Getting in Line

By | June 21st, 2018

Farmington’s staff promoted the idea of linear divot patterns through signage on the driving range as well as in the club newsletter and with locker-room postings.

Asking golfers to make divots in a linear pattern while using the driving range at Farmington Country Club has reduced the amount of time needed, and the amount of material required, for repairing the turf in the club’s practice areas.

No matter how much they love the game, most golfers can’t play like professionals. But they can practice like the pros on the driving range by using a simple method: a linear divot pattern.

About two years ago, the staff at Farmington Country Club (FCC) in Charlottesville, Va., started asking golfers to make divots in a linear pattern on the driving range. In the past, says Golf Course Superintendent Scott Kinnan, CGCS, FCC’s golfers had traditionally concentrated their driving-range divot patterns in a square or random pattern.

A square pattern removes all the turf in a given area, creating a large void in the turfgrass that leaves little opportunity for it to recover in a timely fashion. Random patterns remove the most amount of turf, because golfers take a full divot with every swing.

THE GOAL: Improve the use of the driving range at Farmington CC and facilitate maintenance of the club’s expanded practice area.
THE PLAN: With newsletters and golf course signage, staff personnel encouraged members to make linear divot patterns on the driving range about a year before the new practice facility opened in 2017.

Farmington members adopted the concept of using linear divot patterns without complaints, recognizing its value as “a smart way to practice.”

THE PAYOFF: Less turf is removed with linear divot patterns, and it takes the turf less time to heal. The linear patterns decrease the amount of materials is the grounds crew needs to fill in the turf and give golfers a better practice surface. The construction of a new practice area, combined with improved conditions, has increased membership and lesson revenue.

With a linear divot pattern, however, the ball is placed on the grassy back edge directly behind the previous divot with each shot, and only a small amount of turf is removed with each swing. Golfers can take 15 to 20 swings, resulting in less turf being removed with each successive swing, before moving to the side to start a new line of divots.

The linear method removes the least amount of turf, leading to quicker regrowth by the Bermudagrass on the FCC driving range, and a better surface for golfers to hit practice balls. Leaving a couple of inches between divot lines also improves turf conditions on the range, notes Kinnan, and improving driving-range usage makes it easier for the grounds crew to maintain the area.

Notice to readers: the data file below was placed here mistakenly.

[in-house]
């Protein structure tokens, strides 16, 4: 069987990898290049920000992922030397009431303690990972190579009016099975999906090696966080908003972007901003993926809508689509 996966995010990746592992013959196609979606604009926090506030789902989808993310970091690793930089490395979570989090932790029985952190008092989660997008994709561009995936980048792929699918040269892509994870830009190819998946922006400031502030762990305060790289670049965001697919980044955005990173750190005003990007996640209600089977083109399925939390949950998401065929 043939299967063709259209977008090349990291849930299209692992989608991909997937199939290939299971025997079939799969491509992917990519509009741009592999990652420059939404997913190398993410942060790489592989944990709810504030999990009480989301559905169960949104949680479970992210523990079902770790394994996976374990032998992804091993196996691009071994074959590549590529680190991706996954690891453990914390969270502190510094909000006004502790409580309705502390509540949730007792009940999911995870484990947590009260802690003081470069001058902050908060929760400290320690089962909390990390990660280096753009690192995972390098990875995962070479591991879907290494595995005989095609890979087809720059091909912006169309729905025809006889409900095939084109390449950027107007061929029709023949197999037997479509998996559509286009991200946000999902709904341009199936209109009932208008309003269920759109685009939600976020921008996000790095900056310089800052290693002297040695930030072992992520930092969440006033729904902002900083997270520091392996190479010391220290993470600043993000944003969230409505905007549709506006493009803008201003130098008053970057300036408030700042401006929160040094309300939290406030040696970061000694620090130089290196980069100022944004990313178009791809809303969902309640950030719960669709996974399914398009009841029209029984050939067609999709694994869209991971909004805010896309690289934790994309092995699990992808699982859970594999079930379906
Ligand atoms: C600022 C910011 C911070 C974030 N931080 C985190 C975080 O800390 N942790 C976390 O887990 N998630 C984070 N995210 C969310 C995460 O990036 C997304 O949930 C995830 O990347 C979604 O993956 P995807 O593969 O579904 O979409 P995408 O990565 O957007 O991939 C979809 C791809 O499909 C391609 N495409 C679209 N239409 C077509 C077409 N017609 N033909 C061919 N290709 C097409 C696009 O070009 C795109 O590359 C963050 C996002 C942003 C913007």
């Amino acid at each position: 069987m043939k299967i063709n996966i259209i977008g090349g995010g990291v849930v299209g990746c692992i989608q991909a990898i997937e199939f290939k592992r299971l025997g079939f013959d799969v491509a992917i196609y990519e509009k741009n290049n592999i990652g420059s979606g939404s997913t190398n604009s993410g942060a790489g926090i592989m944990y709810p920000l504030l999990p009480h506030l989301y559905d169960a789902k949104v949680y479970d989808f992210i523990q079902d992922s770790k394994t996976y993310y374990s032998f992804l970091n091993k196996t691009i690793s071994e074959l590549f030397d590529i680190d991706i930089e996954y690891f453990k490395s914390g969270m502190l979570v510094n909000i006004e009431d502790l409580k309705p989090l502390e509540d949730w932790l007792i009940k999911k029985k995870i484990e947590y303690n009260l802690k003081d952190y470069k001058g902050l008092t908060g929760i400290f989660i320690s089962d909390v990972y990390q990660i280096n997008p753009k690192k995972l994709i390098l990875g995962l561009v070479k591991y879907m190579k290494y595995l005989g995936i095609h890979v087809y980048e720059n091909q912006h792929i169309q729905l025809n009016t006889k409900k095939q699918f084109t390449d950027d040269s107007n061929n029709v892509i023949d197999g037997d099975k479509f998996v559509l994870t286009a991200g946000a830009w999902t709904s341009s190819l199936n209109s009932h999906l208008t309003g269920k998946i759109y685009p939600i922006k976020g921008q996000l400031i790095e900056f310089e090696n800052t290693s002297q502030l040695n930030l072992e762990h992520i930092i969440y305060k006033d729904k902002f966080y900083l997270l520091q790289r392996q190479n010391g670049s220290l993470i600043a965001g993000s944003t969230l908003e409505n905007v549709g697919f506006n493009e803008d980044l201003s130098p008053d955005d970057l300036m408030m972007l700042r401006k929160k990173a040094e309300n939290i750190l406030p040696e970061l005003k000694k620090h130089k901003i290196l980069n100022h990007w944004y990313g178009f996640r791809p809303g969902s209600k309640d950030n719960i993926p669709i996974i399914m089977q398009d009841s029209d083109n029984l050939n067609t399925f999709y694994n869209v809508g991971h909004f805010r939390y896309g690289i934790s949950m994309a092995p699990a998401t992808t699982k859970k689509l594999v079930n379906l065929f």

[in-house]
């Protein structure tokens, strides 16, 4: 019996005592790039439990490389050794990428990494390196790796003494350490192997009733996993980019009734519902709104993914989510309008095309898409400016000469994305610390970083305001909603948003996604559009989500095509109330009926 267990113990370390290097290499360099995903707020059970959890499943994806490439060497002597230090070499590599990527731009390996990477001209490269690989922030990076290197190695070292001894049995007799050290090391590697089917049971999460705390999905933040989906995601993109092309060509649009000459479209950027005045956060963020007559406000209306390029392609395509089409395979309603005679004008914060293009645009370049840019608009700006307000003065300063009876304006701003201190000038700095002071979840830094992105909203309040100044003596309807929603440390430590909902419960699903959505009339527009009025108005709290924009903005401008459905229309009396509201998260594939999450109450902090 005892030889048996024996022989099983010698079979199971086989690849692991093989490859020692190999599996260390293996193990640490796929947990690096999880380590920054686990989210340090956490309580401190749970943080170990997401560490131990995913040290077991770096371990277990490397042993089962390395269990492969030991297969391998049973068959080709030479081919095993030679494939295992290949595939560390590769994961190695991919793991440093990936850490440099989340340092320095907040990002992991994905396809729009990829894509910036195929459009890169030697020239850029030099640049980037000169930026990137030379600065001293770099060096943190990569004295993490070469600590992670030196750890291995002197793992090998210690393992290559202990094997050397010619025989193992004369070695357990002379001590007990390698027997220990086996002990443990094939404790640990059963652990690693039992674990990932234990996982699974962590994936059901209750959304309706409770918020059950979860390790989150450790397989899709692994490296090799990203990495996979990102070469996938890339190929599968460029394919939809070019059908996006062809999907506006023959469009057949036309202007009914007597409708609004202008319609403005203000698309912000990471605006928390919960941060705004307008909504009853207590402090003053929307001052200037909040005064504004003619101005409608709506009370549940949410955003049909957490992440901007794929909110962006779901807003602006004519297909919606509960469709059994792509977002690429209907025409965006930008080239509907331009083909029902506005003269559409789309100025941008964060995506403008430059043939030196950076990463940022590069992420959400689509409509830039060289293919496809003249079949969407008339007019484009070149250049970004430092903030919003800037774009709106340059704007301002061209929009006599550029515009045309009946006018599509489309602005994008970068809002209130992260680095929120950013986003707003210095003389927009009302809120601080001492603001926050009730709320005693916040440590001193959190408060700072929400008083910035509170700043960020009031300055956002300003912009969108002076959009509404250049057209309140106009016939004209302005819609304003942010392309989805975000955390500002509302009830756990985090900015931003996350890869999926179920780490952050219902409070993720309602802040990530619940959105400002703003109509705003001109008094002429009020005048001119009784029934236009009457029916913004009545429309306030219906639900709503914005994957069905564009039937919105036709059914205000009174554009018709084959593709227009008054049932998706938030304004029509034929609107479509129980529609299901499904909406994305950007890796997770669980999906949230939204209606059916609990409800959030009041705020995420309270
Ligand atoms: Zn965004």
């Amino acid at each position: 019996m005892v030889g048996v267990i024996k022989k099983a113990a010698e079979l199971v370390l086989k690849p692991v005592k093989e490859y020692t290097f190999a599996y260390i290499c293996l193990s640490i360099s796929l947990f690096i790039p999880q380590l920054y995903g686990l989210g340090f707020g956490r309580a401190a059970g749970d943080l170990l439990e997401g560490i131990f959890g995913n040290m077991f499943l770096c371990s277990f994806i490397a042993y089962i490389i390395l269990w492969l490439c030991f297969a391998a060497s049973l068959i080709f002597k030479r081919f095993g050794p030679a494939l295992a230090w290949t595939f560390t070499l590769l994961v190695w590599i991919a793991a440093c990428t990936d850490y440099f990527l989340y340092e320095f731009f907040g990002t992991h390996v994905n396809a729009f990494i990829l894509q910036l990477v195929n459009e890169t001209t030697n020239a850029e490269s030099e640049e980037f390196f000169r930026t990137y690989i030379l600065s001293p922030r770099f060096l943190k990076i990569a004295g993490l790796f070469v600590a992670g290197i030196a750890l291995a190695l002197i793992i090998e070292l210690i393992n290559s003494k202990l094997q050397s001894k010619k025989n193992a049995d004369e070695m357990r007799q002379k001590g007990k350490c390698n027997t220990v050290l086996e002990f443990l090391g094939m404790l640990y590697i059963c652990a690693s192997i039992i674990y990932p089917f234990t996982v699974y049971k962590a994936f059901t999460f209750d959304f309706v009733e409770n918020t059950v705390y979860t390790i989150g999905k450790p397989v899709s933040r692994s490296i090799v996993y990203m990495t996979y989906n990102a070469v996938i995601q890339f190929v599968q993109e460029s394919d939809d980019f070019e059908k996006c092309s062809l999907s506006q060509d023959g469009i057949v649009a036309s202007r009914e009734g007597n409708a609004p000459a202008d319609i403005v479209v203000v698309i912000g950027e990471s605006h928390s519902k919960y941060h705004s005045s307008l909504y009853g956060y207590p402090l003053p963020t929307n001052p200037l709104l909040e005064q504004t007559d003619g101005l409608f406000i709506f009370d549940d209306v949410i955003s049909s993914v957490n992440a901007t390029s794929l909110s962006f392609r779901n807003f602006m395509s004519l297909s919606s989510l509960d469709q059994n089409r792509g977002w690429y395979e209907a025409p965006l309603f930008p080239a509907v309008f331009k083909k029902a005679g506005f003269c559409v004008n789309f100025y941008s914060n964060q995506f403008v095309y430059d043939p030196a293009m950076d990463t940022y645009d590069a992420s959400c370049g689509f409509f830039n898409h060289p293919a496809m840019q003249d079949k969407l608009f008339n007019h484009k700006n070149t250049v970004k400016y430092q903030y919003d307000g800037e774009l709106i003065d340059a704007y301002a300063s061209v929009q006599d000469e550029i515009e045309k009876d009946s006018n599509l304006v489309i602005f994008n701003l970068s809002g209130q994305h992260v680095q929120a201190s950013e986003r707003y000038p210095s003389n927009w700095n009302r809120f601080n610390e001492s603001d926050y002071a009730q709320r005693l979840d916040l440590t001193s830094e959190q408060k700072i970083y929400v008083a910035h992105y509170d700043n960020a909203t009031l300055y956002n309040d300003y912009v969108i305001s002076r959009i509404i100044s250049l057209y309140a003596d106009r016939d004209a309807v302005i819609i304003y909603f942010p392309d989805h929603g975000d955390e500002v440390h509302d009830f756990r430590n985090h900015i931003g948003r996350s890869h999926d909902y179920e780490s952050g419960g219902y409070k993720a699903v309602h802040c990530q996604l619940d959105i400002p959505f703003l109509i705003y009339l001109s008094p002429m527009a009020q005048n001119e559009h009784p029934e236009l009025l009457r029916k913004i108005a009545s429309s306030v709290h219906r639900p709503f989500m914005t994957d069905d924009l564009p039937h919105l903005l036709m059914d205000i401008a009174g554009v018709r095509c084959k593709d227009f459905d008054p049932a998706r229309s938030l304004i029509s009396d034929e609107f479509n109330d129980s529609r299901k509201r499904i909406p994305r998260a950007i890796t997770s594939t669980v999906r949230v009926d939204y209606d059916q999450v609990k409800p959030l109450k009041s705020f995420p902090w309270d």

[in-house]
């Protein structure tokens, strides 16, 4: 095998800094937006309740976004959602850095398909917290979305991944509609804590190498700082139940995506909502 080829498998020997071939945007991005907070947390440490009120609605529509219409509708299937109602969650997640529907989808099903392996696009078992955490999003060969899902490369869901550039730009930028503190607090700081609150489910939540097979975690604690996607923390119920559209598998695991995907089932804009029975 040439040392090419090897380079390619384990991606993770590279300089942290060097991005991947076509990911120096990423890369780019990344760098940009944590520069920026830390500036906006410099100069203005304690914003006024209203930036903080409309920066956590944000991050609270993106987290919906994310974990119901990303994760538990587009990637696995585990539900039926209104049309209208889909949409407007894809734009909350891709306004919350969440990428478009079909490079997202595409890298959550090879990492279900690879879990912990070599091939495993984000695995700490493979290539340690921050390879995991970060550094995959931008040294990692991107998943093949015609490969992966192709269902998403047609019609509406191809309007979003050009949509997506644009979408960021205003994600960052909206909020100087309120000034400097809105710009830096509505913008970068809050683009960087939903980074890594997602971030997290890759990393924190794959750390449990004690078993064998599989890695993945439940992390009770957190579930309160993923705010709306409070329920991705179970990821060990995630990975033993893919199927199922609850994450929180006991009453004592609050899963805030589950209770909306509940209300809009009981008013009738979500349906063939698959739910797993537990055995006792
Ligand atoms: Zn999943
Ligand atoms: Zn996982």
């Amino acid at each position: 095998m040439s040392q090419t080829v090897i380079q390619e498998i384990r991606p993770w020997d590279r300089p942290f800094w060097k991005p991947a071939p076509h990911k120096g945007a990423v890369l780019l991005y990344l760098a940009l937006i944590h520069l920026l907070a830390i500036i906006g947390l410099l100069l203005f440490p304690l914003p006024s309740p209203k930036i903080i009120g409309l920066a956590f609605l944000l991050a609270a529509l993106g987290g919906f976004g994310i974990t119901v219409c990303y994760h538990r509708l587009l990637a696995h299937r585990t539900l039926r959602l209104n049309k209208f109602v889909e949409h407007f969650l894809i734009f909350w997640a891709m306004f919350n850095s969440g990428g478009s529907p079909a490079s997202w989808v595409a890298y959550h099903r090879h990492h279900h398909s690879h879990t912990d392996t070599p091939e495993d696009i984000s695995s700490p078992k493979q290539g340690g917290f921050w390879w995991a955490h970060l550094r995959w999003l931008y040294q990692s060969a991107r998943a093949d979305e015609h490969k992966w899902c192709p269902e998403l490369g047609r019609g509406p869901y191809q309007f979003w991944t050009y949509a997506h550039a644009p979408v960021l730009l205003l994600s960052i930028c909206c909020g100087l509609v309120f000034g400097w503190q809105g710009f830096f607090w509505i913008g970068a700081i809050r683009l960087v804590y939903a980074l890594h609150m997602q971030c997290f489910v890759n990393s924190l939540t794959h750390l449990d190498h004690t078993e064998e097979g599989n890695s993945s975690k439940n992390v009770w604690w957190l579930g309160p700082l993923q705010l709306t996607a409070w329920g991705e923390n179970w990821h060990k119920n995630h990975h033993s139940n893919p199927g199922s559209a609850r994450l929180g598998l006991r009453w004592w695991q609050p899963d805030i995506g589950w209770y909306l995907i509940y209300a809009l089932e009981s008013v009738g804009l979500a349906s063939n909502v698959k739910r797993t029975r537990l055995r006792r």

In addition, leaving a strip of turf between linear divots results in a faster healing process for the turf. For Bermudagrass and other warm-season grasses, insufficient turf coverage is typically most evident in late spring or early summer, as the turf comes out of winter dormancy after months of practice-range use. “The Bermudagrass will grow back faster from a linear pattern than a big square of grass,” reports Kinnan.

The timing of the switch to a linear pattern could not have been better for FCC. In May 2017, the property opened a newly constructed, expanded practice facility that includes a fullsize driving range, short-game practice area, separate teaching area with a teeing area and a practice green with a bunker, and a year-round, five-bay golf performance building with TrackMan technology.

And while the addition of the fullsize practice facility has expanded duties for FCC’s course maintenance staff, Kinnan reports that “the linear divot patterns have reduced the amount of time it takes the areas to heal, and reduced the amount of materials we have to use to fill in the divots.”

To encourage golfers to use linear divot patterns, Farmington’s staff promoted the idea in newsletters, postings in the locker room, and signage on the driving range. “It’s a smart way to practice,” says Kinnan. “Most members have adopted it. Nobody has any complaints about doing it that way.”

Acceptance of the linear pattern has been part of a “tremendous” reception, he adds, for how the FCC staff has worked to improve its golf facilities and program overall. “Lesson revenue is up,” he says. “We’ve seen a big influx of membership this year, and we like to think that all the things we’re doing influenced that. Our golf programs have put the club in a good position.”

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